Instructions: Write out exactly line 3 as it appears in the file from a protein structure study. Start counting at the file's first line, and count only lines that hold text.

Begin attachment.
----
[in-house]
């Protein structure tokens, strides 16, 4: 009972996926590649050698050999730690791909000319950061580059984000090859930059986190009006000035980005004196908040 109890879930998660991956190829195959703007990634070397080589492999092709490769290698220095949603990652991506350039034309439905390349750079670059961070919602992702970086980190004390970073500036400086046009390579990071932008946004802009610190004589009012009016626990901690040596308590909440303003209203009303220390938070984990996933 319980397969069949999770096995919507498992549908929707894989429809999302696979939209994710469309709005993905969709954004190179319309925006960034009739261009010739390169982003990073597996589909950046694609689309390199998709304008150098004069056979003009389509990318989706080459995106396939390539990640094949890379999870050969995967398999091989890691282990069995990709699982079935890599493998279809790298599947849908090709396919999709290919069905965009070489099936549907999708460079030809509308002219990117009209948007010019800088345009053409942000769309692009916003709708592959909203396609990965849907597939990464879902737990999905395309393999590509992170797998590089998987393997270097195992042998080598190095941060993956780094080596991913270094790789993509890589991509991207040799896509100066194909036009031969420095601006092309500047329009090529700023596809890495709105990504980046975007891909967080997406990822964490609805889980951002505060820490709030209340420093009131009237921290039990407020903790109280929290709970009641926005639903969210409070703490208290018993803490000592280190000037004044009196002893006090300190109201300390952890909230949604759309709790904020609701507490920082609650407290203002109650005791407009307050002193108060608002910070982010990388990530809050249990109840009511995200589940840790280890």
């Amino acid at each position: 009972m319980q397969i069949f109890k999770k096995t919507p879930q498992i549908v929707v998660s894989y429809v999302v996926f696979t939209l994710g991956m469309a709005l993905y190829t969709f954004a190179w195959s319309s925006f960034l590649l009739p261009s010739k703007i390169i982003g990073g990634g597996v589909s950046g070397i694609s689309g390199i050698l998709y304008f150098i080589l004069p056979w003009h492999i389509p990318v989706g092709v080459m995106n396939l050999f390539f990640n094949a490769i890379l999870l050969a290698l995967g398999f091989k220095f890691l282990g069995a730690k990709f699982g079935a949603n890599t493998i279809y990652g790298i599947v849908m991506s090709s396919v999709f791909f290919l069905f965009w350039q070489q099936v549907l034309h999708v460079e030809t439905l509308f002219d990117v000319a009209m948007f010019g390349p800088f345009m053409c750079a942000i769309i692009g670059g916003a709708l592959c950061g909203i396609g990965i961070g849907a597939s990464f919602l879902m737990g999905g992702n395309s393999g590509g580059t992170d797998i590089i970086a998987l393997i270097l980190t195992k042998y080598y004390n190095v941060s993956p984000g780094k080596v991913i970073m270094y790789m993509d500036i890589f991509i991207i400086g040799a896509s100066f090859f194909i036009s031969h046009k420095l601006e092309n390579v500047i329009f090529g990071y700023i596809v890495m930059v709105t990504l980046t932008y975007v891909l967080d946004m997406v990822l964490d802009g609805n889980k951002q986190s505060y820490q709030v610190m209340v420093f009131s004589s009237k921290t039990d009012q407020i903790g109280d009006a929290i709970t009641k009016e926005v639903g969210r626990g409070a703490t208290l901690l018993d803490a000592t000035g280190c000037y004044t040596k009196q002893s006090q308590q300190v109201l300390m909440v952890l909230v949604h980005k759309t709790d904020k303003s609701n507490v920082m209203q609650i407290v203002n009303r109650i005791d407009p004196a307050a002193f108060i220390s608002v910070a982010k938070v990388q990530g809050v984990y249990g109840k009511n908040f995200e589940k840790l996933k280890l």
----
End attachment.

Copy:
């Amino acid at each position: 009972m319980q397969i069949f109890k999770k096995t919507p879930q498992i549908v929707v998660s894989y429809v999302v996926f696979t939209l994710g991956m469309a709005l993905y190829t969709f954004a190179w195959s319309s925006f960034l590649l009739p261009s010739k703007i390169i982003g990073g990634g597996v589909s950046g070397i694609s689309g390199i050698l998709y304008f150098i080589l004069p056979w003009h492999i389509p990318v989706g092709v080459m995106n396939l050999f390539f990640n094949a490769i890379l999870l050969a290698l995967g398999f091989k220095f890691l282990g069995a730690k990709f699982g079935a949603n890599t493998i279809y990652g790298i599947v849908m991506s090709s396919v999709f791909f290919l069905f965009w350039q070489q099936v549907l034309h999708v460079e030809t439905l509308f002219d990117v000319a009209m948007f010019g390349p800088f345009m053409c750079a942000i769309i692009g670059g916003a709708l592959c950061g909203i396609g990965i961070g849907a597939s990464f919602l879902m737990g999905g992702n395309s393999g590509g580059t992170d797998i590089i970086a998987l393997i270097l980190t195992k042998y080598y004390n190095v941060s993956p984000g780094k080596v991913i970073m270094y790789m993509d500036i890589f991509i991207i400086g040799a896509s100066f090859f194909i036009s031969h046009k420095l601006e092309n390579v500047i329009f090529g990071y700023i596809v890495m930059v709105t990504l980046t932008y975007v891909l967080d946004m997406v990822l964490d802009g609805n889980k951002q986190s505060y820490q709030v610190m209340v420093f009131s004589s009237k921290t039990d009012q407020i903790g109280d009006a929290i709970t009641k009016e926005v639903g969210r626990g409070a703490t208290l901690l018993d803490a000592t000035g280190c000037y004044t040596k009196q002893s006090q308590q300190v109201l300390m909440v952890l909230v949604h980005k759309t709790d904020k303003s609701n507490v920082m209203q609650i407290v203002n009303r109650i005791d407009p004196a307050a002193f108060i220390s608002v910070a982010k938070v990388q990530g809050v984990y249990g109840k009511n908040f995200e589940k840790l996933k280890l």